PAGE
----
Home Cherry Hill News Township moves forward with Kenilworth Connector, new fields at Croft Farm

Township moves forward with Kenilworth Connector, new fields at Croft Farm

Cherry Hill Township is moving ahead with a pair of projects designed to placate the needs of local sports teams and one neighborhood on the township’s west side.

Township council has awarded contracts for the construction of two open-space projects designed to improve safety and convenience for residents.

The first project is the installation of a pedestrian pathway stretching from the Kenilworth neighborhood off Route 38 into the nearby Garden State Pavilion shopping center area.

Officially called the Kenilworth Connector Trail project, the new pathway will give residents in the Kenilworth neighborhood easier access to Garden State Pavilion.

“It’s definitely something that’s been in the works for a number of years,” director of communications Bridget Palmer said. “They’ve expressed a need for better access for the amenities out of the Garden State Pavilions shopping center.

Presently, there is no direct vehicle access to the shopping center from Kenilworth. Residents must drive onto Route 38 and loop around to Route 70. The trip can take about 10 minutes to access a shopping center sitting less than a mile from many residents’ homes.

Palmer said residents have been walking to the shopping center for some time now.

“A number of residents for years have been walking through a makeshift path for a number of years,” she said.

The township plans to install a safer passage to Garden State Pavilion with the connector project. The path will stretch from near Kenilworth Playground at the intersection of Kenilworth Avenue and Olive Street and end near the ShopRite and NJ Transit train station at the adjacent shopping center.

“It will be paved and it will be lit,” Palmer said. “It’ll give them direct access to those amenities.”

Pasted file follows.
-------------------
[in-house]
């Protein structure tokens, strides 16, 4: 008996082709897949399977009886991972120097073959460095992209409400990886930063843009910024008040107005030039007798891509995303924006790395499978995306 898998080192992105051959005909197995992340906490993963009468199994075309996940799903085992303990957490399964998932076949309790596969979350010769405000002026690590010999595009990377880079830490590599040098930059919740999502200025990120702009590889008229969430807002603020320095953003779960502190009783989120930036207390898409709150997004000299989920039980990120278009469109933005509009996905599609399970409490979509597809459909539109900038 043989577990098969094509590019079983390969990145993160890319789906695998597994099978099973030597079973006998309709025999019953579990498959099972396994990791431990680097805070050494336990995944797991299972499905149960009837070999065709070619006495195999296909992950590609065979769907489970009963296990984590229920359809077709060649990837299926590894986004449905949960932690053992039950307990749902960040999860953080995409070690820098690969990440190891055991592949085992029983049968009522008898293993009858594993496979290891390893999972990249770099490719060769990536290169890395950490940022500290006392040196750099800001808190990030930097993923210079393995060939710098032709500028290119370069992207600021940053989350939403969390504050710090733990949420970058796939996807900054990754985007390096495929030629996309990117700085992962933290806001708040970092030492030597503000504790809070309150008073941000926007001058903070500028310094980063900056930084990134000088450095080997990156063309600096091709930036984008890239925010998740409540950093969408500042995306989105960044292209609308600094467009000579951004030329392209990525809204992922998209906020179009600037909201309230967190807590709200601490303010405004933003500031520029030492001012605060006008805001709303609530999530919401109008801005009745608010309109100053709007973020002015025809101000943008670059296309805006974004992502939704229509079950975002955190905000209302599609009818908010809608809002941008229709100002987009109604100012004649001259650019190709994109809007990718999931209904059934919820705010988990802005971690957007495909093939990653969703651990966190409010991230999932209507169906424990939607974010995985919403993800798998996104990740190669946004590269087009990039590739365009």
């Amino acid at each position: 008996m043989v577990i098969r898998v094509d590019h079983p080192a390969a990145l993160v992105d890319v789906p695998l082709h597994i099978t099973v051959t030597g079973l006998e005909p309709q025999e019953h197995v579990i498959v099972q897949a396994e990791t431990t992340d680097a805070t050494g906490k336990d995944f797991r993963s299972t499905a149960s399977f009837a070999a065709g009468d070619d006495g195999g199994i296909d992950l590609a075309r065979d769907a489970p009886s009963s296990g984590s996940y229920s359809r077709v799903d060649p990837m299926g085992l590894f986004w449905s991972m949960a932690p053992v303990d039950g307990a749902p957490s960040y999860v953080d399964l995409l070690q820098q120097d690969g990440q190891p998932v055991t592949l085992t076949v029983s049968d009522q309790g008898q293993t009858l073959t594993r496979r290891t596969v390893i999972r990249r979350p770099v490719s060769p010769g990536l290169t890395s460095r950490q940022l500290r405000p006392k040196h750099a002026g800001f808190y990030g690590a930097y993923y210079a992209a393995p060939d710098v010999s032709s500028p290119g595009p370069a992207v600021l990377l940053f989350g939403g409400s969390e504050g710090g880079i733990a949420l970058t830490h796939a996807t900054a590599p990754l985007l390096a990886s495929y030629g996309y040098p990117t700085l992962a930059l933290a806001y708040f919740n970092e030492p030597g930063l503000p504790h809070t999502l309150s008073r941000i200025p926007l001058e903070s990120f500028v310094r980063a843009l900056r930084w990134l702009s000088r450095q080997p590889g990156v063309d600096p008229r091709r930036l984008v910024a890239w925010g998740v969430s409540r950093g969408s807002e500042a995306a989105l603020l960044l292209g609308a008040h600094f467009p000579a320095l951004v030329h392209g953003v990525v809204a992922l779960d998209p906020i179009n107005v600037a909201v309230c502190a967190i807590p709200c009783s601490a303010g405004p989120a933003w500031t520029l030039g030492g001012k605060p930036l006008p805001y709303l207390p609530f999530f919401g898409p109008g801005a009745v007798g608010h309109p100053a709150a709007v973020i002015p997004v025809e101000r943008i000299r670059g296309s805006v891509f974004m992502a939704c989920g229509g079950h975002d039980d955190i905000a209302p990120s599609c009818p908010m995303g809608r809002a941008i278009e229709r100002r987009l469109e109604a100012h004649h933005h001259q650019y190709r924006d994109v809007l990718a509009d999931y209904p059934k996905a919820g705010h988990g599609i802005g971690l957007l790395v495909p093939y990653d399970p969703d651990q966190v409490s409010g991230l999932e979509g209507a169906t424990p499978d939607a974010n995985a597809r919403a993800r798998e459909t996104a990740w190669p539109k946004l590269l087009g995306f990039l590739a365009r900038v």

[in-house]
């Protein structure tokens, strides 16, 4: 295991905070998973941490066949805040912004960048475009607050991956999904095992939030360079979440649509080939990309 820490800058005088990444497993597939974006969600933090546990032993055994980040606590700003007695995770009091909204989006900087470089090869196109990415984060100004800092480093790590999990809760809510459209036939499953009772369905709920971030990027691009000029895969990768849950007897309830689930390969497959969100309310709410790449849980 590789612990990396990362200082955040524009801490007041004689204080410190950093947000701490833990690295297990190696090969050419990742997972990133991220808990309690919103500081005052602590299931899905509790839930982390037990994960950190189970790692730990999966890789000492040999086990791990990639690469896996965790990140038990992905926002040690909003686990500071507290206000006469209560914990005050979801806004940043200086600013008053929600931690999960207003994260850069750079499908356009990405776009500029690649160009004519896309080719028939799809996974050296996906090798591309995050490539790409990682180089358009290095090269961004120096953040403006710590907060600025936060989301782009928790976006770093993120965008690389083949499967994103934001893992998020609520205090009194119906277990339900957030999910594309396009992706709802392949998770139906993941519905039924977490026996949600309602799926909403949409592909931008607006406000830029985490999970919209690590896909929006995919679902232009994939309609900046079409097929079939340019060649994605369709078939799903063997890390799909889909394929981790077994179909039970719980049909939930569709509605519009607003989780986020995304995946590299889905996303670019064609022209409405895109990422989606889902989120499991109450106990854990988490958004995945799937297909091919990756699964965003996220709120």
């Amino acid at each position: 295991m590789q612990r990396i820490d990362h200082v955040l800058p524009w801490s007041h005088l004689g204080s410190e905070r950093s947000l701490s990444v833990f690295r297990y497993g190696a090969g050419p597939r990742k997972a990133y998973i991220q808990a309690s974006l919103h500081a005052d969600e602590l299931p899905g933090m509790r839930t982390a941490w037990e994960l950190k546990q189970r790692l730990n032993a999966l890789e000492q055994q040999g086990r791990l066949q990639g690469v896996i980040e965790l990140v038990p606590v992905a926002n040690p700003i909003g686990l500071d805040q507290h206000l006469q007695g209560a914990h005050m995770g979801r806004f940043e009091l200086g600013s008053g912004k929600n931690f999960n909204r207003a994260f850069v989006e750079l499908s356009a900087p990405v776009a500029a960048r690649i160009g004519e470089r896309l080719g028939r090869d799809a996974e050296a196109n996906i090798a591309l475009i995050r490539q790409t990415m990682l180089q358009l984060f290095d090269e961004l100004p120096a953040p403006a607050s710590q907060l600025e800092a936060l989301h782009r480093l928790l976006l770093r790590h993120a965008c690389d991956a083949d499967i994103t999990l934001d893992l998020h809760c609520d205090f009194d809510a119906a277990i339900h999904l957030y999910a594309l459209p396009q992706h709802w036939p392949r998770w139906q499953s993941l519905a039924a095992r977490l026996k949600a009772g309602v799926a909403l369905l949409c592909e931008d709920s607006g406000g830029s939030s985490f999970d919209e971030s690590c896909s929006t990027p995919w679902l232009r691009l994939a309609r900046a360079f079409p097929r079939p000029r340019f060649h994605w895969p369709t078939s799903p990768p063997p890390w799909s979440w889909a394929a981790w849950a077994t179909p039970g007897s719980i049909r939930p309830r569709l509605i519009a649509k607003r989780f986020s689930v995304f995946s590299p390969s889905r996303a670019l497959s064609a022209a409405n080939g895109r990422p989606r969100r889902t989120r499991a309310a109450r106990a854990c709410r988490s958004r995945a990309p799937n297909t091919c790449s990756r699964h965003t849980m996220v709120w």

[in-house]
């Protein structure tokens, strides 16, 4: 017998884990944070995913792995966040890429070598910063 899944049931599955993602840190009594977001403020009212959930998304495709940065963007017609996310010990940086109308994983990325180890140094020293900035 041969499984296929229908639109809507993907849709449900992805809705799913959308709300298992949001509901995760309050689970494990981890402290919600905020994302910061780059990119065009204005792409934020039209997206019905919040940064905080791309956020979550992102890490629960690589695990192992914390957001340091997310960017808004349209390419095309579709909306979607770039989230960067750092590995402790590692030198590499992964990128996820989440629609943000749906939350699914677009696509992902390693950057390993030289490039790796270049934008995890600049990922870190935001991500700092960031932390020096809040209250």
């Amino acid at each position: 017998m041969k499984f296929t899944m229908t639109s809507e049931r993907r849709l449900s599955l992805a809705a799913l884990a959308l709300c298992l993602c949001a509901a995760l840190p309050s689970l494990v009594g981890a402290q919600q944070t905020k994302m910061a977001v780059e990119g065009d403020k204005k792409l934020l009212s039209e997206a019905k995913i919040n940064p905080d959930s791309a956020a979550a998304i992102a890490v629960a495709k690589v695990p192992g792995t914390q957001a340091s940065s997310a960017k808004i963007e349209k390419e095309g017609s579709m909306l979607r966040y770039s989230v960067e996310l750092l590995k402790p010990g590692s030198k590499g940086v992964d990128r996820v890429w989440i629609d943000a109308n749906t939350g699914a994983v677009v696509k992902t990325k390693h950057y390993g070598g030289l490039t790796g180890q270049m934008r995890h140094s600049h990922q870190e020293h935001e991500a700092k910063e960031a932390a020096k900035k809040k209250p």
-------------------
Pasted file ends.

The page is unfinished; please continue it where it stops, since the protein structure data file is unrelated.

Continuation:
The cost of the project is $218,277. Most of the money comes from funds appropriated in a roadway, sidewalk and storm drainage improvement bond council approved in 2014.

The township is awaiting permission from NJ Transit since the pathway will wind through its property. Once approved, construction will begin. The township plans to open the pathway later in the fall or early winter.

“We expect to get shovels in the ground by the beginning of fall,” Palmer said. “It should be completed in a couple months from there.”

The other project will take place on an open field next to a gravel parking lot at Croft Farm. Numerous sports teams have used the open space as a practice field, so the township opted to spruce up the area.

“We decided to go ahead and formalize those as two regular multi-use fields,” Palmer said.

The Croft Farm field project includes putting in new topsoil, seeding and fertilization of the playing service, improvements to irrigation, drainage and electrical upgrades. A fence will also be installed around the two fields. The total cost of the project is $422,800.

Palmer said safety at the fields would be drastically improved with the changes.

“Part of the issue we had is damage from ATVs and bikes who have ridden on the field,” she said.

Construction at the Croft Farm field should be complete within 70 days. However, it will take much longer for the new field to be ready for play. Palmer said because of the length of time it will take for the new grass surface to fully grow, it could take up to 12 months before the field is ready for use.

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